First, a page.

css-svg-curved-custom-shape-div
CSS HTML Web Development

Create Curved/Custom Shape DIV with CSS+SVG

In this tutorial, we’ll show you how to easily create a custom shape div using SVG and CSS in just a few minutes!

The DIV

So first let’s start with HTML structure. I’m going to create a div and assign a class to it. Then put some headline and paragraph.

<div class="curved-div">
      <h1>Hello World</h1>
      <p>Lorem ipsum dolor sit amet, consectetur adipiscing elit. In orci lorem, porttitor nec vulputate sit amet, fermentum a purus....</p>
    </div>

Next the CSS. I’m going to set the background and text color and text-alignment to center. Then increase font-size and set the font-family for aesthetic.

.curved-div {
  background: #ff3c00;
  color: #FFF;
  text-align: center;
}
.curved-div h1 {
  font-size: 6rem;
  font-family: -apple-system, BlinkMacSystemFont, 'Segoe UI', Roboto, Oxygen, Ubuntu, Cantarell, 'Open Sans', 'Helvetica Neue', sans-serif;
}
.curved-div p {
  font-size: 1rem;
  font-family: -apple-system, BlinkMacSystemFont, 'Segoe UI', Roboto, Oxygen, Ubuntu, Cantarell, 'Open Sans', 'Helvetica Neue', sans-serif;
}

Here is our current div. You’ll notice the space at the top because of the h1 margin. We’ll remove that later.

css-curved-div-1

The SVG

To create the shape of our div, we’ll need to use SVG path. There many ways to do this. You can draw it in illustrator and export it as code or you can use online generators. For this tutorial, we’re going to use the latter. There are many good generators out there are two that like most. First is SVG Path Builder by Anthony Dugois. If you want to create a complex shape div this is one for you. You can easily add and edit each point and the result code will be right at the bottom.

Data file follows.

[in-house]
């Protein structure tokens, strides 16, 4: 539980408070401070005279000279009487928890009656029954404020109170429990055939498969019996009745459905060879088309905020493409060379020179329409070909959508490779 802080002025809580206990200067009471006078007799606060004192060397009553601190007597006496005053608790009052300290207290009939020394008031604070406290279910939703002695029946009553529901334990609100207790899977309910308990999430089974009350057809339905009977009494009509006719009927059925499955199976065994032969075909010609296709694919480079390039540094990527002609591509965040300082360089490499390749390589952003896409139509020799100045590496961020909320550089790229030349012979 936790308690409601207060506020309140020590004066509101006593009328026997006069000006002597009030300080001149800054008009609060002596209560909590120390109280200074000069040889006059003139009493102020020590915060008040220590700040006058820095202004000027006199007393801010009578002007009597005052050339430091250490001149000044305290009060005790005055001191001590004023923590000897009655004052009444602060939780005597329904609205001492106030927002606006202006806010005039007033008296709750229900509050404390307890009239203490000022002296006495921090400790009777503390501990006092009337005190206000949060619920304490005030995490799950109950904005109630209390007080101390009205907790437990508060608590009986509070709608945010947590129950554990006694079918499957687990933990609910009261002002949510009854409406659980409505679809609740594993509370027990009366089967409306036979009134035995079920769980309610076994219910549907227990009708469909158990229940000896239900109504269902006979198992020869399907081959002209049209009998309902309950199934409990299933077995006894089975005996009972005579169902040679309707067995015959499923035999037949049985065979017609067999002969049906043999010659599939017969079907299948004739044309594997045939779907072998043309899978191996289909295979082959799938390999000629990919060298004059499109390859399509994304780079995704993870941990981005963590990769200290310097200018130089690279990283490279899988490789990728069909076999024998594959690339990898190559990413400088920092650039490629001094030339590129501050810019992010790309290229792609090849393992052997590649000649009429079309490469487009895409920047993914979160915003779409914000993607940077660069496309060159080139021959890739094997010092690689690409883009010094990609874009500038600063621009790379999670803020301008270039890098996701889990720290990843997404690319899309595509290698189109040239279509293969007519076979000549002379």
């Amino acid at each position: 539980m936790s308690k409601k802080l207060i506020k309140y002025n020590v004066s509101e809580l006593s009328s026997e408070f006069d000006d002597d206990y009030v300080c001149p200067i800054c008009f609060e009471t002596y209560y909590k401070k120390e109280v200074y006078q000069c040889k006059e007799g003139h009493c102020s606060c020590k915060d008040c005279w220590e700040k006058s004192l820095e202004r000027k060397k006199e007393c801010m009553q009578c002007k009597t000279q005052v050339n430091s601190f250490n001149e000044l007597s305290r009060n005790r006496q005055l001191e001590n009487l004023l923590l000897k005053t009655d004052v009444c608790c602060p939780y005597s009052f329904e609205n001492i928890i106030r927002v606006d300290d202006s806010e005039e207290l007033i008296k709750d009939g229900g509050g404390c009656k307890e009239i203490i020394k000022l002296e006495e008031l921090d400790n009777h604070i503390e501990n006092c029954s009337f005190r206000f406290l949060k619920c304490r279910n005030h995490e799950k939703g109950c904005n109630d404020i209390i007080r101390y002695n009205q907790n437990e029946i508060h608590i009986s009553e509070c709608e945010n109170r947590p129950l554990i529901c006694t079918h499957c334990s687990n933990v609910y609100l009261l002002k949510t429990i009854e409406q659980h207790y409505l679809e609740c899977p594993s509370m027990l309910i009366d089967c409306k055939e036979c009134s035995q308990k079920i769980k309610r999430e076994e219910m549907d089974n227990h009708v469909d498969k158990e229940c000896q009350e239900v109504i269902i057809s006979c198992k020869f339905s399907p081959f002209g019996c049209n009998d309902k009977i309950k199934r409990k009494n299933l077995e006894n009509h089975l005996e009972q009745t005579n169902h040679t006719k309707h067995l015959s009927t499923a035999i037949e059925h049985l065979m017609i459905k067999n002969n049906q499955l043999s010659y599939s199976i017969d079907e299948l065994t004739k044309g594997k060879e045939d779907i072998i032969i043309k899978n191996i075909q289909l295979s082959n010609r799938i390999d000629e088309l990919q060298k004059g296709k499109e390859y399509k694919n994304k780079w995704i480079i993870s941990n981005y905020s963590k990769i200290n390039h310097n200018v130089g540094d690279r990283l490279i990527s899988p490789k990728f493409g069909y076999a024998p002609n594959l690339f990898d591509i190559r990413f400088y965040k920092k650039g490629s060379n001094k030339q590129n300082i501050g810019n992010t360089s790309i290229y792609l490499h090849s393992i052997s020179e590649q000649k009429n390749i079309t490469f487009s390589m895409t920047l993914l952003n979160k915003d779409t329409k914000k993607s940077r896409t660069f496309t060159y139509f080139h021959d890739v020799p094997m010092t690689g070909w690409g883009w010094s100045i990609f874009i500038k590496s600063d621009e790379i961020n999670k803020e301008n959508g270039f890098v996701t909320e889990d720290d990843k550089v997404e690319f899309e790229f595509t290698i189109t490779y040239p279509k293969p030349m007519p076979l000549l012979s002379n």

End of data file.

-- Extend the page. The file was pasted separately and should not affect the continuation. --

svg path generator

Another one is getwaves.io You can create wave shape easily using the random button. Also you can switch between curves and rectangles.

svg path generator getwaves

For this tutorial I’ll copy the code from getwaves.io and paste it at the end of the div. The viewbox property defines the size of the svg. Since we’re not going to set the width and height, the svg will scale to fit so we don’t have to worry about this for now. Next is fill, which is the color of our svg shape. And the last one is the most important. The “d” property defines the path of the svg.

It should be noted that The code we copied from getwaves have the entire svg structure while other generator like previous one from Anthony only have the path value and you’ll have to write the svg tag by yourself.

<div class="curved-div">
  <h1>Hello World</h1>
  <p>
    Lorem ipsum dolor sit amet, consectetur adipiscing elit. In orci lorem, porttitor nec vulputate sit amet...
  </p>
  <svg viewBox="0 0 1440 319">
    <path fill="#fff" fill-opacity="1" d="M0,32L48,80C96,128,192,224,288,224C384,224,480,128,576,90.7C672,53,768,75,864,96C960,117,1056,139,1152,149.3C1248,160,1344,160,1392,160L1440,160L1440,320L1392,320C1344,320,1248,320,1152,320C1056,320,960,320,864,320C768,320,672,320,576,320C480,320,384,320,288,320C192,320,96,320,48,320L0,320Z"></path>
  </svg>
</div>

And here is our div. Our svg shape currently has blue fill color. But you’ll see if we change it to white, it will look like the div has been cut to that shape.

css-curved-div-4

After changed the fill color to white, I’ll also set the svg display to block to make sure it takes up the entire width.

.curved-div svg {
  display: block;
}

css-curved-div-5

We can use same technique with the upper side of the div except this time we’ll change the svg fill color to orange while change the div background to white. The good thing about using svg is your div will scale responsively to the window size. Below is the final result.

css-curved-div-6

Here is the Source Code of this tutorial – Download

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